By Josh White
Washington Post Staff Writer
Friday, January 6, 2006
Marine Gen. Peter Pace, chairman of the Joint Chiefs of Staff, criticized Rep. John P. Murtha yesterday for sending "the wrong message" to American youth when the congressman indicated in an interview this week that he would not join today's military.
Pace, the top military adviser to President Bush, reacted to an appearance Monday by Murtha (D-Pa.) on ABC's "Nightline," which included a discussion of the strain on the military. Murtha, a Marine veteran, was asked whether he would join the military today, and responded, "No."
The ABC interviewer, John Donvan, asked whether Murtha meant that "the average guy out there who's considering recruitment is justified in saying, 'I don't want to serve.' " Murtha replied, "Well, exactly right."
Murtha has publicly called for President Bush to withdraw all U.S. troops from Iraq, arguing that the war cannot be won militarily and that U.S. forces should be brought home to safety. His view has drawn considerable criticism and rebuttal from the White House and Republicans in Congress.
Pace, who just returned from Iraq, sternly told reporters at the Pentagon yesterday that the U.S. Army is the best-trained army in the world, and he expressed disappointment in Murtha's comments.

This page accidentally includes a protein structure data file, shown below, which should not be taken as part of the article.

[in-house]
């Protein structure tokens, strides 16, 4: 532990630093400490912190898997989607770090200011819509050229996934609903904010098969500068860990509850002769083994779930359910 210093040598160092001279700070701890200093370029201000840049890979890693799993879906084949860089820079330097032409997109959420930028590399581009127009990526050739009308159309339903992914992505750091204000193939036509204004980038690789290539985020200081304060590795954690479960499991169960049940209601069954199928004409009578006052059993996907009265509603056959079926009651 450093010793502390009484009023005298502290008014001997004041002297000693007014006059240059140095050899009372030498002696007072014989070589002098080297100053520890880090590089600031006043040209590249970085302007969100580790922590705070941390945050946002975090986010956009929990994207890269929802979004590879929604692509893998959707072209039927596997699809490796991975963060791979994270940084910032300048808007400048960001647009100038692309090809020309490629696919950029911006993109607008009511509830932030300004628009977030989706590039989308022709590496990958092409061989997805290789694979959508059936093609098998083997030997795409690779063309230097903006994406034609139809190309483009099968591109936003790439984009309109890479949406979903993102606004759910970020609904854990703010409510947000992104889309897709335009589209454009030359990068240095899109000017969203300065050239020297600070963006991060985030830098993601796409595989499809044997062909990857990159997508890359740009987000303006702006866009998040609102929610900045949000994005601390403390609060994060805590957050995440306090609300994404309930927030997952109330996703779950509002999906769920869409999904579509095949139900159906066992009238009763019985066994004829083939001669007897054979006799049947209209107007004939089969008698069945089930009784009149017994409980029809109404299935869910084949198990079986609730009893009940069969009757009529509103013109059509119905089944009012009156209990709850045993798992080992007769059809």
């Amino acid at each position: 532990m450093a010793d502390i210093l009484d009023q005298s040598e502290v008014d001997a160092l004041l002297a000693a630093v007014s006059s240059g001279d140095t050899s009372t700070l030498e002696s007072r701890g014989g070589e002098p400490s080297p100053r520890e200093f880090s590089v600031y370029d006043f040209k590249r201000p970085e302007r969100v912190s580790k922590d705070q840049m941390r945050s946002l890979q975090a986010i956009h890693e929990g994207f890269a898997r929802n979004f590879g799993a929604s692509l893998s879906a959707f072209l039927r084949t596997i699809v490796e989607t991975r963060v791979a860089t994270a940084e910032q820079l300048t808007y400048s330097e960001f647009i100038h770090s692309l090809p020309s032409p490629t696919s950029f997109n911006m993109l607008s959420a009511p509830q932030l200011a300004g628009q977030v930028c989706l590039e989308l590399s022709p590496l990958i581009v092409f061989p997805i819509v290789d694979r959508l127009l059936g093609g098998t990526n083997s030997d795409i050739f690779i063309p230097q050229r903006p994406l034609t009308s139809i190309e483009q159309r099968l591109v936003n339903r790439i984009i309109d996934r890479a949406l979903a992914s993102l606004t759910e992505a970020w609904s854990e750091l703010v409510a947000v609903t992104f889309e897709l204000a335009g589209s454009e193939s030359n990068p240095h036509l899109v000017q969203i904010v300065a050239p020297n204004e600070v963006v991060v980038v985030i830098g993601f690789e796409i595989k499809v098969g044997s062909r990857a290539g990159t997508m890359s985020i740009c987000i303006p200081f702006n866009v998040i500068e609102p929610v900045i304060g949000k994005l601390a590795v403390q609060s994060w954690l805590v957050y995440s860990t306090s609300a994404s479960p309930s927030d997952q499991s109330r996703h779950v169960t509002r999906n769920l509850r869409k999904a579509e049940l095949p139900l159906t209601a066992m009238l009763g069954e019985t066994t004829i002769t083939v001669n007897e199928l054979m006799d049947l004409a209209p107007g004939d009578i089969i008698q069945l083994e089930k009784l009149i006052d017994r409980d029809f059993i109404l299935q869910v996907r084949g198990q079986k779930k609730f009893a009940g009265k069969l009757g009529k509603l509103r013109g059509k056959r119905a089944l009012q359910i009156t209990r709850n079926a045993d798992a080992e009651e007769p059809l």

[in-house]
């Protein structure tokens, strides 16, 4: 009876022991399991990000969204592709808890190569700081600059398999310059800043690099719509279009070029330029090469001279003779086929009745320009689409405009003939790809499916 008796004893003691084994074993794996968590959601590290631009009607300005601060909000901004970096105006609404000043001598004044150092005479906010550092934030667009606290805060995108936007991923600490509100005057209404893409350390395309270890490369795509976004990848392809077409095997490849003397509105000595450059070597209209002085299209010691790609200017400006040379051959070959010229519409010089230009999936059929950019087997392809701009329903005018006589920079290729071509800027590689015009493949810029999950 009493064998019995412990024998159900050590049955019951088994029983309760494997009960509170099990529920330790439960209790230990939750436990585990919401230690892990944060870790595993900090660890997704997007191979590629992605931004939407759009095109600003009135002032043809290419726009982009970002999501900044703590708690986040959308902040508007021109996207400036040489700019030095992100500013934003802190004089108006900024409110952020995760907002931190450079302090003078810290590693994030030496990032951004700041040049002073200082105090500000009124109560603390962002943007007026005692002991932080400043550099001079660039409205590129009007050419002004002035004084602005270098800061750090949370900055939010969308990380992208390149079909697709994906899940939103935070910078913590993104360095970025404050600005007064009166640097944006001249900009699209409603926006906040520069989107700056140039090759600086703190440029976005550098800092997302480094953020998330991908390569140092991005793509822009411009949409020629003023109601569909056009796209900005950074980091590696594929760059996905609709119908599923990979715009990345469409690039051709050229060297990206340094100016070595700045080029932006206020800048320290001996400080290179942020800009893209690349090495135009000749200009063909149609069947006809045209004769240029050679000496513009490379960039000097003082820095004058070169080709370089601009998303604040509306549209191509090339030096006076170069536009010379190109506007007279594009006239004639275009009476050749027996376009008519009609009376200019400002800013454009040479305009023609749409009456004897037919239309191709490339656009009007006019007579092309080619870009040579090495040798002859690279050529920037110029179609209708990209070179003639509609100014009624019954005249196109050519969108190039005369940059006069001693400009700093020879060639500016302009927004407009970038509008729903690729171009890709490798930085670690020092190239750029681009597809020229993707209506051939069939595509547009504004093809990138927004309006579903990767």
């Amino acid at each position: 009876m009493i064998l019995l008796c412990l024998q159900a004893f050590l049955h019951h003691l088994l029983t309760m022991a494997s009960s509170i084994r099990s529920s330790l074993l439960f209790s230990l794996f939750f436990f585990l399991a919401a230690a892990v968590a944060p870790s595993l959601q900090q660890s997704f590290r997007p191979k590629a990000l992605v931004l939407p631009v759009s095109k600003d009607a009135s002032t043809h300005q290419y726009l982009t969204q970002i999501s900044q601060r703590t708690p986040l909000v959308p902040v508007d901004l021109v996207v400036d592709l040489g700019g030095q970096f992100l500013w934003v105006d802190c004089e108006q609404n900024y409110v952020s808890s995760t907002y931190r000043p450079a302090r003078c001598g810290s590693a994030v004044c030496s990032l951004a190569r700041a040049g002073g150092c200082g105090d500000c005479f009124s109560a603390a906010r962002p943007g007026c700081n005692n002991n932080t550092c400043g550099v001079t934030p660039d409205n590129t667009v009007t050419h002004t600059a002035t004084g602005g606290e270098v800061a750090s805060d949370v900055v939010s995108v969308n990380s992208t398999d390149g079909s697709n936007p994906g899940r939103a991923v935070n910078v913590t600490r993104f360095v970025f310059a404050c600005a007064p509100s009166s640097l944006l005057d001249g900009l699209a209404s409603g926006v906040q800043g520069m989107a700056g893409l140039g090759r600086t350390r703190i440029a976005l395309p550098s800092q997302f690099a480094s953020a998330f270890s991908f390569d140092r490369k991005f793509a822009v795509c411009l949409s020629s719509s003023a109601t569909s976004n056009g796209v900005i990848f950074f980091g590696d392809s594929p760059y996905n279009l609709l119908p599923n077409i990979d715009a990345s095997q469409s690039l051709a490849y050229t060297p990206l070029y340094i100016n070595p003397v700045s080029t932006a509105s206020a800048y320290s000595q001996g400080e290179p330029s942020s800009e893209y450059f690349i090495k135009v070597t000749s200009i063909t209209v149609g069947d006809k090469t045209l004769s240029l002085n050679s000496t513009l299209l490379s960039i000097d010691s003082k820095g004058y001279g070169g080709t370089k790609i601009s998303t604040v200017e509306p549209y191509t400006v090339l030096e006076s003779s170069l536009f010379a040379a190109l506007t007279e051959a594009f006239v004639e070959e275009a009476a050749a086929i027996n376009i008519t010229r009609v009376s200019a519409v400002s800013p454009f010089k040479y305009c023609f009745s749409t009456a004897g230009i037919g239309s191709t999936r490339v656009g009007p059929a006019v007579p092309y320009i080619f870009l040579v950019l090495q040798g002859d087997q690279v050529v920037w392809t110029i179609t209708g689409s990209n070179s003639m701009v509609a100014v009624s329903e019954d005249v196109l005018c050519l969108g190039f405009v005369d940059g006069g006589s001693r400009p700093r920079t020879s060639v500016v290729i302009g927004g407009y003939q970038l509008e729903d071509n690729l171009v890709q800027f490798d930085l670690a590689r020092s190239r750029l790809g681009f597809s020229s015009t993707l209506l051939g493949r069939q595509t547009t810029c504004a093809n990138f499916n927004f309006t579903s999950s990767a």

"That's damaging to recruiting, it's damaging to the morale of the troops who are deployed, and it's damaging to the morale of their families who believe in what they're doing to serve this country," Pace said, adding that 2.4 million volunteers protect the nearly 300 million U.S. residents.
"When a respected leader like Mr. Murtha, who has spent 37 extremely honorable years as a Marine, fought in two wars, has served the country extremely well in the Congress of the United States, when a respected individual like that says what he said, and 18- and 19-year-olds look to their leadership to determine how they are expected to act, they can get the wrong message."
Murtha responded with a statement yesterday, saying he believes there is no greater honor than to serve and defend the nation. He pointed out, however, that recruiting has waned significantly since the days immediately after the Sept. 11, 2001, terrorist attacks.
"Now the military's ability to attract recruits is being hampered by the prospect of prolonged, extended and repeated deployments; inadequate equipment; shortened home stays; the lack of any connection between Iraq and the brutal attacks of 9/11; and, most importantly, the administration's constantly changing, undefined, open-ended military mission in Iraq. I didn't have concerns like these when I enlisted in the Marines during the Korean War or volunteered to go to Vietnam."